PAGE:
Originally Posted by ktmama
OK, I don't mean to hijack this thread, but I'm wondering if Katherine could comment further on why music helped so much as an outlet for anger. K - did you have a *language* for expressing your feelings prior to this development of music as an outlet? So many authors stress the importance of developing an emotional language. Do you think it's as vital an outlet as others?
Goodness gracious no, no language for expressing any emotions in my childhood. Being angry wasn't okay in my house. My parents were pretty terrible at helping us identify emotions (dad is a sensitive, but very emotionally stunted/repressed person, step-mom did all the emoting (lots of anger/resentment) at their place, and my mom expressed emotion inappropriately, making the kids feel responsible for her emotions). I was angry a lot as a child, but didn't understand why, nor was it okay to express it in either house.
I think that if a child can get familiar with his or her own emotional landscape, they will be better able to navigate it as an adolescent and adult. I do think that identifying and expressing emotion doesn't have to be something that happens ONLY through words. Music, dance, painting, soccer, baking, there are so many ways we can work through and express all kinds of emotion, positive and negative. We are such a logocentric culture; sometimes we neglect alternative forms of communication in thinking about how to develop an emotional language.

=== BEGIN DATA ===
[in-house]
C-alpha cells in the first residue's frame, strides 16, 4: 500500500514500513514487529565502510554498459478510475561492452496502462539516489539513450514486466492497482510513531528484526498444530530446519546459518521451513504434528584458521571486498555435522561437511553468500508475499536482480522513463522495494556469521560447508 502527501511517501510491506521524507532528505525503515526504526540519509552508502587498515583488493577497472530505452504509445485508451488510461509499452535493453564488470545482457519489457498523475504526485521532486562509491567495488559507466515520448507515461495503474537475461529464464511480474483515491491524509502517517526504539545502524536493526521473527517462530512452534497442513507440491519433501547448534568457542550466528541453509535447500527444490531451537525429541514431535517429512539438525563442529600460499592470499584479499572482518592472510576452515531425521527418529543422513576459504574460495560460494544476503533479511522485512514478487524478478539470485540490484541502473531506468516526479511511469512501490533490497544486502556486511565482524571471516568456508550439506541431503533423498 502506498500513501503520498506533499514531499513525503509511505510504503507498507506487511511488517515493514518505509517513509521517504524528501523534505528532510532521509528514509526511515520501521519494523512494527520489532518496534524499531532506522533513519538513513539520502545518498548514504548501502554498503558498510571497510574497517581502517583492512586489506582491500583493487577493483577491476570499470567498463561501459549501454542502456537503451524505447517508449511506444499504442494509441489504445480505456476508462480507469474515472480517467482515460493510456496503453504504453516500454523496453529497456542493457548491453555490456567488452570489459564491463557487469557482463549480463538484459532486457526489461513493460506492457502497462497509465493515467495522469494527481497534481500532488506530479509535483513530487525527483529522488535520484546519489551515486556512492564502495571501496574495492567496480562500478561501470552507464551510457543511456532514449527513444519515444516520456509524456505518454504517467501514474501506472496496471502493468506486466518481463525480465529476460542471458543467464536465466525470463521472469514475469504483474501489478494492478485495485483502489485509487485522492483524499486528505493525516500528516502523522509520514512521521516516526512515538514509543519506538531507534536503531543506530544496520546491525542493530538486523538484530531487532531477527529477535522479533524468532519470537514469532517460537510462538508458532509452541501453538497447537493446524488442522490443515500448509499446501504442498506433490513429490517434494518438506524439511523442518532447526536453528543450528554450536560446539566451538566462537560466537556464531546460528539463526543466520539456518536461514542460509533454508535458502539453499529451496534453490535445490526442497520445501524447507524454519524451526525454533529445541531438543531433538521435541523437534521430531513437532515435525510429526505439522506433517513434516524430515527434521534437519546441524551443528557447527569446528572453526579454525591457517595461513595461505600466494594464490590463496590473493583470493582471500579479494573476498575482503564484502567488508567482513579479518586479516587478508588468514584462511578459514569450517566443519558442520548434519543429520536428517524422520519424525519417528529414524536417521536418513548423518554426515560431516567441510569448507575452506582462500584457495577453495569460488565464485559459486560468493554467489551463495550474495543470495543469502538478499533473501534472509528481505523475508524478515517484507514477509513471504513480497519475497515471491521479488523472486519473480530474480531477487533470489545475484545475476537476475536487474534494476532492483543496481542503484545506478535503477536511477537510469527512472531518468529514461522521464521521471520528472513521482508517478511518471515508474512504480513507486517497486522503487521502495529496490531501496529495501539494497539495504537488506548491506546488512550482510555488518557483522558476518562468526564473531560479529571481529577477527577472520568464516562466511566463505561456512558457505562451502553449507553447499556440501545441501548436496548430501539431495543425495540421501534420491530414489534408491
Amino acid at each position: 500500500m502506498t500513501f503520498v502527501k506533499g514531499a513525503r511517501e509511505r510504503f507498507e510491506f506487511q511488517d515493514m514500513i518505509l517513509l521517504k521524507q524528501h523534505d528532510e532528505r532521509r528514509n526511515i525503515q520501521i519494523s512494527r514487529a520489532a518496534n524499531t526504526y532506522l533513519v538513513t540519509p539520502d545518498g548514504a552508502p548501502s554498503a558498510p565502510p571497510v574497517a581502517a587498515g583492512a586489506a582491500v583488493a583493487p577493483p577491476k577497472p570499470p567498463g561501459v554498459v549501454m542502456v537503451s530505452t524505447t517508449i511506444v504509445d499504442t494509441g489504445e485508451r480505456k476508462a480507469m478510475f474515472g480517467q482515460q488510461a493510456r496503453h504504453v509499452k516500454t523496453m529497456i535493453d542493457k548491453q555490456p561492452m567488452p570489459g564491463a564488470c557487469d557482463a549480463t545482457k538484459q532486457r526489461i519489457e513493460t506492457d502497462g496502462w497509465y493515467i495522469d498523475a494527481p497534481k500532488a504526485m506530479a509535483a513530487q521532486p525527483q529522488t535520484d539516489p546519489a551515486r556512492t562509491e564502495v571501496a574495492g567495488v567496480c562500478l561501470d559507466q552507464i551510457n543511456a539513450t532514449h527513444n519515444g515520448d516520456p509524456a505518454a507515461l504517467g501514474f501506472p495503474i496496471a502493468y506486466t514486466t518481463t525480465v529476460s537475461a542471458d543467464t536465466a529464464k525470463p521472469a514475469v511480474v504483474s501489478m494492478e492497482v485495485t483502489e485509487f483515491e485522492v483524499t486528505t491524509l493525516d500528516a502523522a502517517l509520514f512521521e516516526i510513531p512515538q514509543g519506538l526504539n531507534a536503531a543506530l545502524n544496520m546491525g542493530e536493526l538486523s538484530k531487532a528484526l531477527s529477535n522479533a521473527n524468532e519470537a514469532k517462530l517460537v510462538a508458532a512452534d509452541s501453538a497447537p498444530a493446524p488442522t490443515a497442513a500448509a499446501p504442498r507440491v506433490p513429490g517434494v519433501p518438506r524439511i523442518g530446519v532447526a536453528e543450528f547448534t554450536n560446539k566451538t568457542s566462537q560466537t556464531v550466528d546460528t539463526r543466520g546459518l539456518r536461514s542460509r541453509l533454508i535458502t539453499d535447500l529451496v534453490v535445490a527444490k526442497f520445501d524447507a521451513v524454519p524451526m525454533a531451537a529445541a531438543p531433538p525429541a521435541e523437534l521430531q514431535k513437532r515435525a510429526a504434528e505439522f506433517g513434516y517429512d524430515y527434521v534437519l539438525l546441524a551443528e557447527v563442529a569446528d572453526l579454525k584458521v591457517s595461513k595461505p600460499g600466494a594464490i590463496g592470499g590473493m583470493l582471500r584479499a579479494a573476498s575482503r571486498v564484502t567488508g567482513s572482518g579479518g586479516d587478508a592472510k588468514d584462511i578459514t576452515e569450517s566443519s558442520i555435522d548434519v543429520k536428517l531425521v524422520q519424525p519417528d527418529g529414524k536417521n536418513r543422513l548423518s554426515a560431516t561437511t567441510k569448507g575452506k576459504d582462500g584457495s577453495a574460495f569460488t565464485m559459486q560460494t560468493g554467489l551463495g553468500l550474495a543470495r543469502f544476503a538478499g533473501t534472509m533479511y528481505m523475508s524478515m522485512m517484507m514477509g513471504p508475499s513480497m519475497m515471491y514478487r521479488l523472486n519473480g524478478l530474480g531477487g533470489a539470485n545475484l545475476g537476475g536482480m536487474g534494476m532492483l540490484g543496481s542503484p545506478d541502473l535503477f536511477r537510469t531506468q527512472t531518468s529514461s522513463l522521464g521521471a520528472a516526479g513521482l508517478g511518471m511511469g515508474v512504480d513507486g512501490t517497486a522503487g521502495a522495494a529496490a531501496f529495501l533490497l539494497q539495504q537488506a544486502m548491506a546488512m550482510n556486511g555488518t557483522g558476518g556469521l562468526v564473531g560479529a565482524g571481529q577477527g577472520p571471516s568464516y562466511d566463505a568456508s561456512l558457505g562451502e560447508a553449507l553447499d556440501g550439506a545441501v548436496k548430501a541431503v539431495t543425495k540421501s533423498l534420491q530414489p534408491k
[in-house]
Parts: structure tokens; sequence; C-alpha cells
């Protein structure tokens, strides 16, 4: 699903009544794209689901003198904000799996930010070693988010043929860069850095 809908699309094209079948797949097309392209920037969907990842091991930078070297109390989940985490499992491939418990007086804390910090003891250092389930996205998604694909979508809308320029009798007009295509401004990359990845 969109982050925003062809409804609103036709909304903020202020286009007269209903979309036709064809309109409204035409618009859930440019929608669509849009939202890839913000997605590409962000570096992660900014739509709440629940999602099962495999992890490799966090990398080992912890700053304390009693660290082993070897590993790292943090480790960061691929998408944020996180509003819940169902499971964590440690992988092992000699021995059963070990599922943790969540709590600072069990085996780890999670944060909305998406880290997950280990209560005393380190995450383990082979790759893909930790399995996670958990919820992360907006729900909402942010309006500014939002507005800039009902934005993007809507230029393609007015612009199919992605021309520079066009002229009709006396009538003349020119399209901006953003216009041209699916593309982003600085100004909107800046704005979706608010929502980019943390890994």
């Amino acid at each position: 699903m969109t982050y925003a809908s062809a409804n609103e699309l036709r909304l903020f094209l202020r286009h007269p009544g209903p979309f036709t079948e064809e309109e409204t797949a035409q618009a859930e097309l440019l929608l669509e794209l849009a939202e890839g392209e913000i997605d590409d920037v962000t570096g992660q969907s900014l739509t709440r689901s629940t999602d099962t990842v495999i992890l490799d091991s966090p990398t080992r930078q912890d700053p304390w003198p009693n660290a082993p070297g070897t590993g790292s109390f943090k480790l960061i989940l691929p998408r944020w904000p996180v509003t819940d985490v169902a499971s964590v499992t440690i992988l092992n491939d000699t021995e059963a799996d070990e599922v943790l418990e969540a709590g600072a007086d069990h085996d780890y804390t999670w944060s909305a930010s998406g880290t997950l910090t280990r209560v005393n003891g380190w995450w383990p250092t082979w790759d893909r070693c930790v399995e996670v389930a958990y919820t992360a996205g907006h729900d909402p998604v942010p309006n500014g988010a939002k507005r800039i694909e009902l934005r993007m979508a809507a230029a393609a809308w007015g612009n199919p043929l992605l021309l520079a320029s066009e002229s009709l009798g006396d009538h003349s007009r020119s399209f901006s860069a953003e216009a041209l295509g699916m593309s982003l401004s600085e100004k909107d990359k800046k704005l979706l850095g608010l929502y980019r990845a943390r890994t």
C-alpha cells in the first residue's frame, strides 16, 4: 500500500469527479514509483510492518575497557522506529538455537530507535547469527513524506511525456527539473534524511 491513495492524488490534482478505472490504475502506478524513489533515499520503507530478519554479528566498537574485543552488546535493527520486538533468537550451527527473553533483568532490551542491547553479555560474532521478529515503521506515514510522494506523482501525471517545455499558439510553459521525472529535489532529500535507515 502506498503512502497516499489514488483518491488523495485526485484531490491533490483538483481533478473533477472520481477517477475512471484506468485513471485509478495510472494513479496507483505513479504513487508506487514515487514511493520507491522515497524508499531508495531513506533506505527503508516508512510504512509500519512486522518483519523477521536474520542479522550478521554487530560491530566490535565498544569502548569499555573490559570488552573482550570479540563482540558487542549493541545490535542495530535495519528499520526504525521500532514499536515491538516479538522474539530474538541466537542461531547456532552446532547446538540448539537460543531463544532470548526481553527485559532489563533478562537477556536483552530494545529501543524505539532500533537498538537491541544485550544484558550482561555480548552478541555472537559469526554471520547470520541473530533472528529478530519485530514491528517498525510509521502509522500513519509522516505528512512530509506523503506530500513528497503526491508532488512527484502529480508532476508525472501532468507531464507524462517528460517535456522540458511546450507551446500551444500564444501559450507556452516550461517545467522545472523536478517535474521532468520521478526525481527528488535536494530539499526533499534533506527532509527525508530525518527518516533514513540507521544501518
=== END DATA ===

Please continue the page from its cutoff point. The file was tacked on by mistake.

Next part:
I think there's something about the physicality of music - you stand up to play, you move, you sway, you play with your whole body. For me, often the anger was excess energy and frustration that I didn't have another way to express, and playing music acted as a release valve for it. Plus, if I started out angry, played some scales or my part for some school band music and did a good job on them, I felt better because I had done something well. I think partly, just counting and breathing and doing the same thing over and over again was centering (I played trombone). And the occasional BLAAAT! came out too, of course.
Even listening to music can be profoundly mood-altering. Can you listen to Buena Vista Social Club and not dance? When you are really angry, is there anything better than some really loud Dead Kennedys and jumping up and down until you're sweating (yeah, I'm old)? Can you listen to James Taylor and stay angry? Doesn't that Eric Clapton song, "Tears in Heaven," make you cry every time you listen to it (maybe it's just me)?